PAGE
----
Austin Hertel, a senior biology major, goes to the lab every afternoon to test the samples available that day. For Hertel, that involves extracting genetic material from the sample and cycling it through a machine to test for the virus. A computer interprets and displays the results.

Hertel said he has always been interested in working with infectious diseases but had no idea what doors would open until his epidemiology professor, MJ Taylor, Ph.D., assistant professor of public health, connected him to Mauro.

“The experience I’m gaining here with this work is invaluable,” Hertel said. “I’ve gotten experience with molecular biology, virology and public health all while a pandemic is raging across the world. I’ve gotten to see just how much work goes into managing a public health crisis from an institutional perspective.”

Mauro said the university has purchased additional equipment, hired a laboratory technician and is applying for laboratory certification that would extend testing services to other community partners.

“This will help not only keep Gannon safe, but our whole community,” Mauro said.

The COVID-19 shutdowns forced many small regional companies to pivot to meet new consumer markets and ways of operating – and many with help from Gannon’s Small Business Development Center.

Maggie Horne, director of Gannon’s SBDC, said the center recognized early on that it would be needed.

“We began getting calls from businesses asking if we had any idea what would happen,” Horne said of just before the lockdown. “There was a lot of uncertainty and panic in the minds of many small businesses. Then the shutdown hit – and very quickly.”

The SBDC remained open as an essential business, using its resources and some government funds to support businesses across Erie, Crawford, Mercer and Warren counties throughout the pandemic.

The SBDC’s early initiative was to connect businesses with state and federal government resources.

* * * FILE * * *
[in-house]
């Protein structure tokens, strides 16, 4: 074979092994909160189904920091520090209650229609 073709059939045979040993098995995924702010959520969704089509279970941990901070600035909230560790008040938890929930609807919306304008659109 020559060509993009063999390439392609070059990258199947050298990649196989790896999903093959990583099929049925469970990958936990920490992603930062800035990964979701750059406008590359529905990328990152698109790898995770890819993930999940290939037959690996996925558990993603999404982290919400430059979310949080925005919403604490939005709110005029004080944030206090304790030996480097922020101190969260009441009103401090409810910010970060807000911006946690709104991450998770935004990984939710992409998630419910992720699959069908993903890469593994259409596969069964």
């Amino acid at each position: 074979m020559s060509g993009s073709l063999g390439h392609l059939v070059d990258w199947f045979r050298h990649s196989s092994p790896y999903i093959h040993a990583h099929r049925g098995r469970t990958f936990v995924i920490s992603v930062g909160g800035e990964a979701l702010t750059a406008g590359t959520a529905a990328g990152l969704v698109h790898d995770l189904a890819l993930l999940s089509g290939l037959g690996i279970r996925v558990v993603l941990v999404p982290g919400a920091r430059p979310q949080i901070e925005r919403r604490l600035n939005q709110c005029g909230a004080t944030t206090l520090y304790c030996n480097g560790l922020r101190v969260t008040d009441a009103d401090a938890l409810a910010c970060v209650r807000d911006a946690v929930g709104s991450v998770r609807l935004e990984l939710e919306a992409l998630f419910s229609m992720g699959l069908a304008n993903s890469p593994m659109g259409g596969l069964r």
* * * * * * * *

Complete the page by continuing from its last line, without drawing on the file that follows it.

“We fielded hundreds of calls in those first couple of weeks,” Horne said. “As a partner of the U.S. Small Business Administration, we are seen as a resource that can directly assist small businesses – but now more so in this time of disaster.”

The SBDC also offered webinars with organizations like U.S. Small Business Administration to educate businesses in navigating the shutdown.

Recently, the SBDC received a $300,000 CARES Grant from the Erie County government to assist Erie small businesses. The grant helped form a Tech Team to provide one-on-one assistance in website development, social media and other digital tools as businesses adapt to an online presence.

The funds were also shared with Erie small businesses as direct grants of between $1,000 and $5,000 to use to develop their digital presence.

The funding is just a portion of more than $2.2 million in COVID-19-related financial aid that the SBDC was able to help businesses obtain.

Horne said she’s sees a broader opportunity for businesses as a result of the pandemic.

“Businesses will now have the ability to do business in more ways than one,” Horne said. “Consumer behavior has shifted online, and for businesses to be able to serve those consumers, that is a very positive area of growth from what is otherwise a pretty dire situation.”

The Gannon SBDC is part of a statewide network of 16 centers and more than 75 community outreach offices and a national network of more than 1,100 centers, providing educational programming and no-cost consulting to entrepreneurs and small businesses throughout Northwest Pennsylvania.

Horne said the COVID-19 crisis has really solidified the purpose of the SBDC.

“We’ve really been able to showcase what the SBDC can do for the small business community and bring awareness of who we are,” Horne said. “We’ve been focused on our mission of helping small businesses in our communities, and we are hopeful that what we did assisted small businesses in ways that were impactful.”

Julie Kleber ’11BSN, RN, BMTCN was working as a nurse at Memorial Sloan Kettering Cancer Center in New York City when her Bone Marrow Transplant Unit was suddenly converted into a COVID-19 care unit.

“The uncertainty of that time was, in a word, overwhelming,” Kleber said.

Like many across the nation, Kleber found herself suddenly donning personal protective equipment to confront surging infections.

Julie Kleber wearing full personal protective equipment as she confronts infections in the hospital.

“I had to own that (my patients) were not only being treated for cancer but now have acquired a virus during a pandemic, were not allowed to have visitors, and I was the only source of contact,” Kleber said. “That weighed heavily on my soul.”

The experience has left a lasting impression that Kleber shared with Gannon nursing faculty and students during the virtual Villa Maria School of Nursing Distinguished Alumni Lecture Series on Oct. 1 in a presentation titled “Lessons from the Bedside: Adaptability and Intentionality.”

“How you go about being intentional with others and how well you lean into adaptability will determine your ability to thrive, no matter what situation you’re thrown into,” Kleber told her audience.